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Toward Støle and Sørheim, 1920.

The village of Etne

18.12.2018

Much of the sand and gravel that the town of Etne is built on was laid down at the end of the Ice Age and is evidence of melting glaciers and roaring meltwater rivers. The uncompacted material in the big terraces leave their unmistakeable mark on the wide elongated valleys.

Etne and the Etne delta around 1900.

Etnedeltaet

18.06.2018

During the latter half of the 1900s the big natural river deltas on Westland disappeared. Until the 1980s there was still a small, but significant remnant of the original river delta from the Etneelva river, but today most of this, too, is industrial land.

Langfoss (Alf Adriansen)

Langfoss

29.03.2018

Boat engines, Norwegian Engine Museum in Skånevik

Skånevik- Norwegian engine museum

25.04.2018

Den flate terrassen på moreneryggen på garden Tjedla viser kor høgt havet stod på slutten av den siste istida.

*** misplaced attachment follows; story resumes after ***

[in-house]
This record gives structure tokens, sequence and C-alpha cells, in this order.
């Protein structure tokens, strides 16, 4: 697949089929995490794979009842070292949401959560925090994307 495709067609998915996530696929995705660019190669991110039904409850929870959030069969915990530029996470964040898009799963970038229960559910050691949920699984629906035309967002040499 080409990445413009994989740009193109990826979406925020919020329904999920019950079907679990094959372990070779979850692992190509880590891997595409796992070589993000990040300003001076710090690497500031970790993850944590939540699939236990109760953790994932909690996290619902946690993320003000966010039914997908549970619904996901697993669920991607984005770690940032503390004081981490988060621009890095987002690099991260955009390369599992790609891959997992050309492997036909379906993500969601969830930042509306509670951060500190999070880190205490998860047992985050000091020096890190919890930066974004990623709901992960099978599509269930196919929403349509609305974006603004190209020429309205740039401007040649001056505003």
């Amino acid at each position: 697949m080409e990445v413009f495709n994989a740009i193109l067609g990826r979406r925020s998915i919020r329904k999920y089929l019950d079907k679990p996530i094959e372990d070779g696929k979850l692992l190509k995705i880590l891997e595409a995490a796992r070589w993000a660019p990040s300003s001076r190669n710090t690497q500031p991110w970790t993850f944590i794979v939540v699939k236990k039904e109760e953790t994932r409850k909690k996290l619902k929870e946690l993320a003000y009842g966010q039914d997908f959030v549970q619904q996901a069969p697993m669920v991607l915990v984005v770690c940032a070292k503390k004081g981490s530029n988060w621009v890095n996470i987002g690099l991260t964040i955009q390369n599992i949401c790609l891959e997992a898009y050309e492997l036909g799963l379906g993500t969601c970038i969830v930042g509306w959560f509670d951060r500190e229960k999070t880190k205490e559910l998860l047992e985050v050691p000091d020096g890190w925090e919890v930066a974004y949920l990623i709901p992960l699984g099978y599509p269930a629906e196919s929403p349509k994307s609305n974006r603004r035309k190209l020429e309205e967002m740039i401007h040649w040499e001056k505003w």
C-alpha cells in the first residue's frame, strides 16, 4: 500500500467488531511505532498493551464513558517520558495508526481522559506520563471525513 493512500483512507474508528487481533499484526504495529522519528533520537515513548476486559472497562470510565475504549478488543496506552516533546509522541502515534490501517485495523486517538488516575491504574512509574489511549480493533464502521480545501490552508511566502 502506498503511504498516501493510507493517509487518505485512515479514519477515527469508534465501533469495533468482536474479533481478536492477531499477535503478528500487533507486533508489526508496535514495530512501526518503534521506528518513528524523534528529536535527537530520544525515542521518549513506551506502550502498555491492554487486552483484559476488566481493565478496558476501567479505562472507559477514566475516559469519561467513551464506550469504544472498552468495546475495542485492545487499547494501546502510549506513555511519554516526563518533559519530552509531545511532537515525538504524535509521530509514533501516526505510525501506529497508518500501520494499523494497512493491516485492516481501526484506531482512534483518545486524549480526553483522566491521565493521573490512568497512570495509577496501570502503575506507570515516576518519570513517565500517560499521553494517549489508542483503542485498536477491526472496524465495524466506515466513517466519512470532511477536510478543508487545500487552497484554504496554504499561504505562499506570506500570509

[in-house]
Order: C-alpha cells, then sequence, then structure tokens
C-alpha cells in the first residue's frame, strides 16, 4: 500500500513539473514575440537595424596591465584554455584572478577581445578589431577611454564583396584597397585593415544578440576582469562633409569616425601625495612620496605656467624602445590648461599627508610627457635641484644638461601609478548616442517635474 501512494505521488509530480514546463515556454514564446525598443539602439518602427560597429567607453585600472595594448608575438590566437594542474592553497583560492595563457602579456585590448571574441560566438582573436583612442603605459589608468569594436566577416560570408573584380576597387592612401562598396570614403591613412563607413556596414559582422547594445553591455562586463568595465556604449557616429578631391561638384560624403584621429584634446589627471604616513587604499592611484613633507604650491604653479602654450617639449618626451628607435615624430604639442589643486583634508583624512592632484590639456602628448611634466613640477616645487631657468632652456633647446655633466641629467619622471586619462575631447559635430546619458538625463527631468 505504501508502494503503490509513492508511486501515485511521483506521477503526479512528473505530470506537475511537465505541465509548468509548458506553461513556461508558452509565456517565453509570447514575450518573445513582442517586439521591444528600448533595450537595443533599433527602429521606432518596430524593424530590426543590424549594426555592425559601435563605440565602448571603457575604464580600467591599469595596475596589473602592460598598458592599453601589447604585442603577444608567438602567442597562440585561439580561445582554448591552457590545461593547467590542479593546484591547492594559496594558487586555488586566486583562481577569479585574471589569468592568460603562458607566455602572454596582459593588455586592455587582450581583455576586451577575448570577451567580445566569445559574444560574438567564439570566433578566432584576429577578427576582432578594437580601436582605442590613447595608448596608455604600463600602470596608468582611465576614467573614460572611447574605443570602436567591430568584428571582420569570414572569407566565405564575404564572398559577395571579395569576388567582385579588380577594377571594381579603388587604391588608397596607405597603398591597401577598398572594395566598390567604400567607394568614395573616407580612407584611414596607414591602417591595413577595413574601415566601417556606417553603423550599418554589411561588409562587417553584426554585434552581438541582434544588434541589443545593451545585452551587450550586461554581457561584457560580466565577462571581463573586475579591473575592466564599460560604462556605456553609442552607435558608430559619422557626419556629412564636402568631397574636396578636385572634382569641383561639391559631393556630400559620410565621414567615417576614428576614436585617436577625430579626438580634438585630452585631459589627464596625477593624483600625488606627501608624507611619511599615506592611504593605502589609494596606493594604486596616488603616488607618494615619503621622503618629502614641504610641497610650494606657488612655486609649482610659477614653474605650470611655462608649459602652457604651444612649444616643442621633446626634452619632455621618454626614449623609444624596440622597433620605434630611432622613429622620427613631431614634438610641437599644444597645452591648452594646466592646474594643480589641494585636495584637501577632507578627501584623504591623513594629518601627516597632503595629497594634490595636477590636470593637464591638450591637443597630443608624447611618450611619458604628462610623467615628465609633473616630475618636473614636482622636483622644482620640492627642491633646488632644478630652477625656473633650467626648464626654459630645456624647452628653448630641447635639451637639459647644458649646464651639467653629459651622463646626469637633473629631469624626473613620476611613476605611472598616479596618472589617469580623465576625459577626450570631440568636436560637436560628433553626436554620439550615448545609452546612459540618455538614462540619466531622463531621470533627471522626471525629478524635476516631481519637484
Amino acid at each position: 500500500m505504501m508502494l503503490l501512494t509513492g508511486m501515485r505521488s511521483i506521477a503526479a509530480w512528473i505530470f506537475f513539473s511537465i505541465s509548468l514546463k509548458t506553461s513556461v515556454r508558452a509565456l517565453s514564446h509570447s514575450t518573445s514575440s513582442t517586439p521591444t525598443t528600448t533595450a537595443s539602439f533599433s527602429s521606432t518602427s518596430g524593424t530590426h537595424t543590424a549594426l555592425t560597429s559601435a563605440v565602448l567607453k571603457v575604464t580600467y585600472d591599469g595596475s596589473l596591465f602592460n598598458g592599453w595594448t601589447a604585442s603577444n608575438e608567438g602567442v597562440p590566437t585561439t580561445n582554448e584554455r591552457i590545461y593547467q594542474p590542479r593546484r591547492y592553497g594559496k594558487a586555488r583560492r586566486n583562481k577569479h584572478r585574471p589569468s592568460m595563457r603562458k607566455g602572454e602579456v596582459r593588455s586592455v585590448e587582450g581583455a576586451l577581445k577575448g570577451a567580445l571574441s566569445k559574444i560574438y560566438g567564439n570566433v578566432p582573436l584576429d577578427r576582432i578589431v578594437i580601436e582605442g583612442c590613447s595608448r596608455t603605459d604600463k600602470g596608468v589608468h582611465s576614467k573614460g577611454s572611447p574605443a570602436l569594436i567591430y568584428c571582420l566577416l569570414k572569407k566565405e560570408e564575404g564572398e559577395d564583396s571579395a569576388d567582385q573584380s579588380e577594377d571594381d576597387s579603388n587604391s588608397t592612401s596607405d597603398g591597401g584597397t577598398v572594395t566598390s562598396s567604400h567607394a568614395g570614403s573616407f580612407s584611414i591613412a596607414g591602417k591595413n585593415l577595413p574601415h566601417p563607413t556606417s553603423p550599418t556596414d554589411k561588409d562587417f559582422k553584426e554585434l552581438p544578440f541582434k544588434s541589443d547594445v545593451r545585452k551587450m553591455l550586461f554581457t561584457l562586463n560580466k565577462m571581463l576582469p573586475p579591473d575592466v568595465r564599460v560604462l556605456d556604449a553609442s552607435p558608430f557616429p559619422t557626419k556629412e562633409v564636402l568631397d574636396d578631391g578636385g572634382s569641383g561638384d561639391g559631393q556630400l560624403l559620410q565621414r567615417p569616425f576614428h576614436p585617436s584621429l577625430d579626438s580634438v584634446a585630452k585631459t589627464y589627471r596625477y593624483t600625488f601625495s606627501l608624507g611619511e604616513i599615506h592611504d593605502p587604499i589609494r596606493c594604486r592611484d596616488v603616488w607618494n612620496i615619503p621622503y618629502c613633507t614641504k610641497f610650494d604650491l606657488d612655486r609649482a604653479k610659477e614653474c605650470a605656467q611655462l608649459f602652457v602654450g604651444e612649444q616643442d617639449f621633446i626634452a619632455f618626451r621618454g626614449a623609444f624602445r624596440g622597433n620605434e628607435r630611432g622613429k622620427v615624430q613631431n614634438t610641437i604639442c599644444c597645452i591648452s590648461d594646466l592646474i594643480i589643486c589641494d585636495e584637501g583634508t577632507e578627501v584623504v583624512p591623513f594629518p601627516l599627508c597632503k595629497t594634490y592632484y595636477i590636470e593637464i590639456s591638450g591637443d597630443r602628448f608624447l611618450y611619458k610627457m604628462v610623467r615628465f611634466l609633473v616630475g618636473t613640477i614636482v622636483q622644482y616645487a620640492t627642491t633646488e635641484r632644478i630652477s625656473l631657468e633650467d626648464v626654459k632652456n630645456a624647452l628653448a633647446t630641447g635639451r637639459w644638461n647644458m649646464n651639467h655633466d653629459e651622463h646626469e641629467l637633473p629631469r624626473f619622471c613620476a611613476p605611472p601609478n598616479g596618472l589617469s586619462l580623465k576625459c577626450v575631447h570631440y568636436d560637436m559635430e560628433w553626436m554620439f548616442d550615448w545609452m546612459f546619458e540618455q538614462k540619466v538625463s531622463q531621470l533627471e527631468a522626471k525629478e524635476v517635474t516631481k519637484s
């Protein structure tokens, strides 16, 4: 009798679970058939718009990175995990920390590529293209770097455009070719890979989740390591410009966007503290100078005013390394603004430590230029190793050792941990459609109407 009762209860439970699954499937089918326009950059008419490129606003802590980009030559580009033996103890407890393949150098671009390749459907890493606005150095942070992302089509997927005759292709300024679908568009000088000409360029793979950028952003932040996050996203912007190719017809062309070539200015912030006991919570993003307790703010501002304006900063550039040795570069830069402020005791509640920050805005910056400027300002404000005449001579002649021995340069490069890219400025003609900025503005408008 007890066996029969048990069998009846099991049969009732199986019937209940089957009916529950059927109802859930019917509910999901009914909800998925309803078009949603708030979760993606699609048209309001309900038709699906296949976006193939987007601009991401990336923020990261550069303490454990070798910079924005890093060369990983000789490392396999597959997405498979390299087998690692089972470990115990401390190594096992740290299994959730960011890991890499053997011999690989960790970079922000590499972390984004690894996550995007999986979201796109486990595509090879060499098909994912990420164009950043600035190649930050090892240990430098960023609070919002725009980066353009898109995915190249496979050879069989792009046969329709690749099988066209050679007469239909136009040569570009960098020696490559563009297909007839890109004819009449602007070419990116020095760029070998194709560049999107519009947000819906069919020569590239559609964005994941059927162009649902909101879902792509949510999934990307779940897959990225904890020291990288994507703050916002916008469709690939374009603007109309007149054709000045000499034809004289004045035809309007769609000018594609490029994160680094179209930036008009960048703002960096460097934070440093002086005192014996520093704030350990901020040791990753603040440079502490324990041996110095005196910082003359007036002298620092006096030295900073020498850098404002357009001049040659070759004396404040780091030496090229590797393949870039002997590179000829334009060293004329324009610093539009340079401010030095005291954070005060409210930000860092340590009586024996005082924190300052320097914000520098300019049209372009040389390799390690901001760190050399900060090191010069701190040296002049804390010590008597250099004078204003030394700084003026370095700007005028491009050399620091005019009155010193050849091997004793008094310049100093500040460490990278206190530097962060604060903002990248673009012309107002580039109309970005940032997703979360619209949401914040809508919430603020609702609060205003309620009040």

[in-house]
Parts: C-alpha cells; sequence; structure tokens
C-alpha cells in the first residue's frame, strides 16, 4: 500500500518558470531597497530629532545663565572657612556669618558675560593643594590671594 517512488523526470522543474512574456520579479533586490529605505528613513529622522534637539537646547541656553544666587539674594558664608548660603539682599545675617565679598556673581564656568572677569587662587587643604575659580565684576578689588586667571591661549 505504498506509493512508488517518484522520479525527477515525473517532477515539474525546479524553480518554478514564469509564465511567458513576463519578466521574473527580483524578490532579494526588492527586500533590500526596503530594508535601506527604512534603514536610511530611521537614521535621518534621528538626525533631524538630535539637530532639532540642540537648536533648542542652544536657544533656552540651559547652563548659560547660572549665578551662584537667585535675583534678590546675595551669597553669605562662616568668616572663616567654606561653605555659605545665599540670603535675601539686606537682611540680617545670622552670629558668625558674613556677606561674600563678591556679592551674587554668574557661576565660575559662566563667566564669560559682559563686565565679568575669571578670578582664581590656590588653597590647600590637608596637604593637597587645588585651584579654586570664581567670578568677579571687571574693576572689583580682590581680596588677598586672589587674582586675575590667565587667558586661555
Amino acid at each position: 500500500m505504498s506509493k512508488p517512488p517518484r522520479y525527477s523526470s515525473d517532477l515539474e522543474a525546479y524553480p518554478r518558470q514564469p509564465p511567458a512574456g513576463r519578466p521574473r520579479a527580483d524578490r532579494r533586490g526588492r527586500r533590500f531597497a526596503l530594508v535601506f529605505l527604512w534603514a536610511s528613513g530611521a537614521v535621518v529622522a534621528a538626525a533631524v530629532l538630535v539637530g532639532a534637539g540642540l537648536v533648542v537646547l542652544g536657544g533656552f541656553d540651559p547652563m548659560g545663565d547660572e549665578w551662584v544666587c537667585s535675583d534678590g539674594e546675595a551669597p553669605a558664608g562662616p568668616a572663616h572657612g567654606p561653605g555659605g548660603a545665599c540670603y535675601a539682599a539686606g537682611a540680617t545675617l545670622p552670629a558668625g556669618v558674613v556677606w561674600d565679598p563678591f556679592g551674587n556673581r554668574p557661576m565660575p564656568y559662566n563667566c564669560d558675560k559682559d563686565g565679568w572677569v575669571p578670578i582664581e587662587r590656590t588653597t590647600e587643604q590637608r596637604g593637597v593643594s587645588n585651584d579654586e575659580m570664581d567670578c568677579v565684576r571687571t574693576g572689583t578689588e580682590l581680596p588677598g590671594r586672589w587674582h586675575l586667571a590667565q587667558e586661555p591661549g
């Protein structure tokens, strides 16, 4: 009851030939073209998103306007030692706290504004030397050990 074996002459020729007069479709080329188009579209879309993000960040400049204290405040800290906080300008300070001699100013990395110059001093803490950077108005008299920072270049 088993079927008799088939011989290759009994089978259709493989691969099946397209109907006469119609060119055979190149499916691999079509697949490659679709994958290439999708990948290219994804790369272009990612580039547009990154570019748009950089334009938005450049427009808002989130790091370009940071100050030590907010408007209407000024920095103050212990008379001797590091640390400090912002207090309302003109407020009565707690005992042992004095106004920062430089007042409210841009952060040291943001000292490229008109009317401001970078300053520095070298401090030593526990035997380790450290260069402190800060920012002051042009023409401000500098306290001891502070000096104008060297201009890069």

Skånevik- moraine

06.03.2019

In Skånevik there are marks left from the ice edge that advanced during the thousand-year cold spell (Younger Dryas) that marked the end of the Ice Age roughly 11 500 years ago. The glacier first proceeded out into Åkra Fjordand and around Vannes and thereafter sent an arm in toward Skånevik. Here, the glacier lay down an end moraine up against the mountainside.

Landskapsdraget sørover langs Krokavatnet og Bjørndalsvida i Etnefjella følgjer Etneforkastinga

Krokavatnet

06.03.2019

On Sunday the 29th of January, 1989, at 17:38 o'clock, Etna shook. The earthquake, with its epicentre ca. 9 kilometres south of Etne centre, had a strength of 4.2 on the Richters scale. This could be felt over large parts of West Land, especially in the areas around Åkra, Etne, Hardanger Fjord and Sauda Fjord. The earthquake was the largest that has ever been measured in Hordaland.

Foglefonna and Sandvikedalen with Hardangerjøkulen in the distance.

Mosnes

12.03.2019

The permanently-protected Mosneselva River, with its meltwater from Folgefonna, runs out into Åkra Fjord by the roadless and uninhabited Mosnes. Those who once lived here were forced to surrender to the ravages of Nature. In the autumn of 1962 there was a flood so great that the people were driven from their farms.